The drive up was great – we stopped in Buffalo, which is really convenient and on the way, to check out the birthplace of the Buffalo Wing! Anchor Bar was full of memorabilia along the walls, dating back to the 60s when the whole thing began. Their lobby is full of motorcycles and they sell T-shirts and other souvenirs.   Anchor Bar

Between the 4 of us, we shared 4 orders of wings – a double of hot, a single of spicy, a single medium, and a single mild. The hot is kind of like a “medium” at some major chains, like Buffalo Wild Wings or Home Team Grille. The sauces were pretty mild, and the “mild” was basically a fried chicken (but tasty!). We also ordered some pizza rolls (mozzarella wrapped with some thin pepperoni and fried in an egg roll…so good! M & Wings

Back to the Falls…we did a lot of walking, and while it was chilly, the temperature was great in the sunlight. We walked from our hotel down to the Falls Boulevard, which strolls along the water. The welcome center is big, but also somewhat of a tourist trap. They have several attractions, but we chose to only do the Maid of the Mist (totally recommend), the Daredevil Museum (overpriced, very very small/short), and the Behind the Falls (cool, but a long wait for a short experience).

We had a blast, but probably wouldn’t put it on our list of places to return until we have kids some day in the future. Great friends, great times!

 

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Travelin’ on a whim

Tonight, I happened to catch Project Runway. They’ve sent their remaining 5 designers to a variety of places: New York (oh, you poor, poor, loser…sarcasm), Barcelona, Paris, London, and Berlin.

I’ve been to 4 of those 5 places. Which makes me realize how odd my life has been these last several years.

You see, I had never been on a plane before 10th grade. My brother and I were deaf, and we really knew nothing about it. No information on the whys, and hows, and what ifs. So my mom always had this lingering fear that the air pressure change might somehow affect us. One day, we somehow were talking about flying, and I said something about being somewhat afraid of it. My dad’s afraid of flying, and when my mom realized I was taking that same path, she knew we had to challenge it.

So we hopped a plane from Richmond, VA to Charlottesville, NC. A short, 90 minute flight. She stared at me nervously the whole time. At one point, I asked her what she was waiting for – “Is this the point where I clap my hands to my ears and let loose a bloodcurdling scream?”  But the flight was uneventful. We landed, we flew back. We declared it a win.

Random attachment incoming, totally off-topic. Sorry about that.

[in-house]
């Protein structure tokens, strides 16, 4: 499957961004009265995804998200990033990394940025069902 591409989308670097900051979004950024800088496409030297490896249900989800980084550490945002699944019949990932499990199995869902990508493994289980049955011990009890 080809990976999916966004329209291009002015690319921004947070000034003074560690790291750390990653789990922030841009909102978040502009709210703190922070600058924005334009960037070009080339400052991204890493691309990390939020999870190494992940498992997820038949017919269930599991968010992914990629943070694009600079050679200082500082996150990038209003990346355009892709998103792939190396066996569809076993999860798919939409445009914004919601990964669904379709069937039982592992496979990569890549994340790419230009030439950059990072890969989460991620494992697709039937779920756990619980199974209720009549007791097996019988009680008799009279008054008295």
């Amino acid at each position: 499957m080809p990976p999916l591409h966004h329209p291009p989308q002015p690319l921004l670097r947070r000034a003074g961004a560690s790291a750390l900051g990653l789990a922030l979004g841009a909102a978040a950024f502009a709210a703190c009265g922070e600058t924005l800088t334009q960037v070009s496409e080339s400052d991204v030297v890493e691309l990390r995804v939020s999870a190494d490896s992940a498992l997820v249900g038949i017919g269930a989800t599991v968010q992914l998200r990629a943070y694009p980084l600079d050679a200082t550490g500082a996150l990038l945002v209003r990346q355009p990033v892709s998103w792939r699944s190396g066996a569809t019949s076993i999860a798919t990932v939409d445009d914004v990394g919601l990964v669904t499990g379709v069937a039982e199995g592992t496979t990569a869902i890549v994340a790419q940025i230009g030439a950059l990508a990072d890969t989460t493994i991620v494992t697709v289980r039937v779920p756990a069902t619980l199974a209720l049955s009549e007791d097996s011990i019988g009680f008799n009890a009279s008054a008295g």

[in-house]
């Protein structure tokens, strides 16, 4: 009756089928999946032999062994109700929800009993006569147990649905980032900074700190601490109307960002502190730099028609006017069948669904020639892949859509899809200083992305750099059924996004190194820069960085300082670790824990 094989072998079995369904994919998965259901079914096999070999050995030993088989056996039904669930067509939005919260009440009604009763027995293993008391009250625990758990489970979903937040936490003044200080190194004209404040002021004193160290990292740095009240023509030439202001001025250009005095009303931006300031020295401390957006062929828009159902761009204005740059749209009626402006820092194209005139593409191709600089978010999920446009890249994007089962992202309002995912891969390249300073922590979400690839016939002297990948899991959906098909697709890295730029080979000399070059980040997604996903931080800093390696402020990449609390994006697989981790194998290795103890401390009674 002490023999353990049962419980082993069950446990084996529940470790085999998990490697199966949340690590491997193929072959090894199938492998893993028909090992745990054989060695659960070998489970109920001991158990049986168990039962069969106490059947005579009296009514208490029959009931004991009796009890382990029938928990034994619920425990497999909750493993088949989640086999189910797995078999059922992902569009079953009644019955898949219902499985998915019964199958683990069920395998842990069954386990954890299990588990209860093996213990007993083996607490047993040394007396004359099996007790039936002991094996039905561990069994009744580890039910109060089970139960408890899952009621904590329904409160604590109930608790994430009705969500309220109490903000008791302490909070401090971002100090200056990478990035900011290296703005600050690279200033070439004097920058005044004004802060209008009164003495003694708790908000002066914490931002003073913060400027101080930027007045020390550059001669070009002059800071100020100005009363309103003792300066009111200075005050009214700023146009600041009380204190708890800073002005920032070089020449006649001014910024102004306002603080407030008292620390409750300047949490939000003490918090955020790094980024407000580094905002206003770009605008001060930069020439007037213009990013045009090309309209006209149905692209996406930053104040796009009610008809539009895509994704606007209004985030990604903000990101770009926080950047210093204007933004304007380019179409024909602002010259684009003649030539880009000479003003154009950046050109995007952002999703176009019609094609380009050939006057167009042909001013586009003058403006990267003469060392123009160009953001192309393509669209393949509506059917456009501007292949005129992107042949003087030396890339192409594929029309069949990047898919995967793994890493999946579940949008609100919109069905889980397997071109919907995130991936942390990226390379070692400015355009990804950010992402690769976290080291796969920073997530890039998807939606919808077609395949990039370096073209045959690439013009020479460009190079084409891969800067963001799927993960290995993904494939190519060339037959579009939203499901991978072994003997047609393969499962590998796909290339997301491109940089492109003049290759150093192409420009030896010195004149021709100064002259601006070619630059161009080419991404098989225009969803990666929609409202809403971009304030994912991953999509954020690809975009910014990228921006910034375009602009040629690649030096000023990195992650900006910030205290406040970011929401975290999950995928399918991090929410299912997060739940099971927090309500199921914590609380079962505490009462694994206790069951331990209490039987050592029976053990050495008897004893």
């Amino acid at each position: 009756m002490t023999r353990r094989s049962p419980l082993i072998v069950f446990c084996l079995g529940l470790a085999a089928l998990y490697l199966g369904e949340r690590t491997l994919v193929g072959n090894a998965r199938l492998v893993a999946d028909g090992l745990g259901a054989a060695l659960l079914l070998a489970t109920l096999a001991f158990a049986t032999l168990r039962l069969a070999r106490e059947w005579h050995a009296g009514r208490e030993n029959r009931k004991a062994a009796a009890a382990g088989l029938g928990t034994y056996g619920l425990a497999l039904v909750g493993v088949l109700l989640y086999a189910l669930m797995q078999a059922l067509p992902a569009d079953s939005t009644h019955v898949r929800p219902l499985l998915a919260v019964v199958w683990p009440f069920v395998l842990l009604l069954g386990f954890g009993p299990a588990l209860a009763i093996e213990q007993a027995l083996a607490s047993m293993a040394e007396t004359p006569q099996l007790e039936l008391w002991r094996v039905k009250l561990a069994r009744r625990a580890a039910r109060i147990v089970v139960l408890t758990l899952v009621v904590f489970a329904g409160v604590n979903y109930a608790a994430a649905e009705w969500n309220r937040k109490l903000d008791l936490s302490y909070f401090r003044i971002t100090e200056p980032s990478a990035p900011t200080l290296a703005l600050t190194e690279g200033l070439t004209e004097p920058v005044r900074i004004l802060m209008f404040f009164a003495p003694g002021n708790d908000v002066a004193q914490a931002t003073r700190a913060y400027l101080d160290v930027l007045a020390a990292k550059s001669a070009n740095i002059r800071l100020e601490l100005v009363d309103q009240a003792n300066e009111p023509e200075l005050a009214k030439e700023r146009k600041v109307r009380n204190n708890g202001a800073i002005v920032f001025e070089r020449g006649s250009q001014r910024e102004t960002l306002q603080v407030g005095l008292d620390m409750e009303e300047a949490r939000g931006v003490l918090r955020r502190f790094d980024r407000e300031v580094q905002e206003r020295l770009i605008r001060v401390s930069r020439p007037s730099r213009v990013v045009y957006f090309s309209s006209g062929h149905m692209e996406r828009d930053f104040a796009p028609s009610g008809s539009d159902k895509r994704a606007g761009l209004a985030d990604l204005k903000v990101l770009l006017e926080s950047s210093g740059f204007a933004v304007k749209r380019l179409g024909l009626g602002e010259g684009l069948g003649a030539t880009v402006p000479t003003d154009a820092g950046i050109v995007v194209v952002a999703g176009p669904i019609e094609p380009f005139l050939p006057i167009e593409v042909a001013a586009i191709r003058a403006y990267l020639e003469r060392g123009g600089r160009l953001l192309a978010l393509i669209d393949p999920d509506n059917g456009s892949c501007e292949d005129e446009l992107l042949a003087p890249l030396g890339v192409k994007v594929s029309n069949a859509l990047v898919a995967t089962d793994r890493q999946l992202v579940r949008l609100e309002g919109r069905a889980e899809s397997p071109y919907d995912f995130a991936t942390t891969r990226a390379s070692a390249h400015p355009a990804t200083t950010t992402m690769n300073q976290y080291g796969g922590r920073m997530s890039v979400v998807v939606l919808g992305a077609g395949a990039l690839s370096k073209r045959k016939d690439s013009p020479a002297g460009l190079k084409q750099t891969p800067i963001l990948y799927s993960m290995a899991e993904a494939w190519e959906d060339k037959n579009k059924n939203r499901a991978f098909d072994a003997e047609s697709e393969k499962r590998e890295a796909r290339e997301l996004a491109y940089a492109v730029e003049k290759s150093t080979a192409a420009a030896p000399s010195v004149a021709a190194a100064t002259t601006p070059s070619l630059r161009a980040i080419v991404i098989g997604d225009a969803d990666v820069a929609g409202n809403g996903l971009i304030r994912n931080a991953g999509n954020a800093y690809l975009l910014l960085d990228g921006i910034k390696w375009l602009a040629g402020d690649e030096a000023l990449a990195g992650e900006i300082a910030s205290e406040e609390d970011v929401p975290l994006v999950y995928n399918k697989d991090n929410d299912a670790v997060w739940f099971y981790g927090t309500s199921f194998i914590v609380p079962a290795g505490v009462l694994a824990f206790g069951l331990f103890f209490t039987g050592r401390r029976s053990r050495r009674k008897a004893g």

So then my mom, my brother, and I began to travel. We did Bermuda and Alabama, primarily. In college, I went to the Bahamas on a horrible spring break. My brother went to London for a study abroad quarter. My mom and I did a mother-daughter cruise in Italy.

Then I met M. M’s family is all overseas. He, his sister, his mom, and his dad are the only US located members.  His parents are both internationally born; he and his sister are first generation Americans. In the time that I have dated M, I have been around the world and back every other year. In 2007, we did Cancun with friends. 2008, Paris and London with M’s orchestra. 2009, we married and went on our honeymoon in Barcelona, taking a cruise that went around the Mediterranean to stops in Italy, Greece, and Turkey. 2010, we went overseas so I could meet their family: Germany, Malaysia, Singapore, Thailand. Then in 2011, we managed to stay mostly in the US. The day after Christmas, we flew out to Italy for another Orchestra tour. The trip lasted through the early weeks of 2012.

So now here we are in the first 4 months of 2013. We have been to Singapore, Indonesia, and Bavaria. Primarily for weddings. We are off to Canada in another month. And the orchestra should be announcing their 2014 destination soon.

Having been so many places, people often ask us where they should go. Italy and Germany are my top answers. Europe, in general, is amazing. They possess a different mindset entirely. Our relatives don’t prioritize fancy houses and possessions and….stuff. They live. They buy their meats and eggs and cheeses fresh from the local grocers, who get it from the local farms. They don’t have enormous refrigerators, and they have tiny freezers (if any). They eat what they love, and what they love is fresh, simply flavored foods. I usually come back from trips craving salt and hot, spicy foods: my American tongue is spoiled. They drink beers and wines for pleasure, not to excess. They dress for comfort, not show. And life just seems simpler.

I have never understood the Americans who have no inclination to leave the US. There’s an entire world out there, and it is amazing. It is profound. It forces you to look at your own life, your own thoughts, and your very being. You don’t have to make any great changes, but you should at least understand the differences between America and the rest of the world.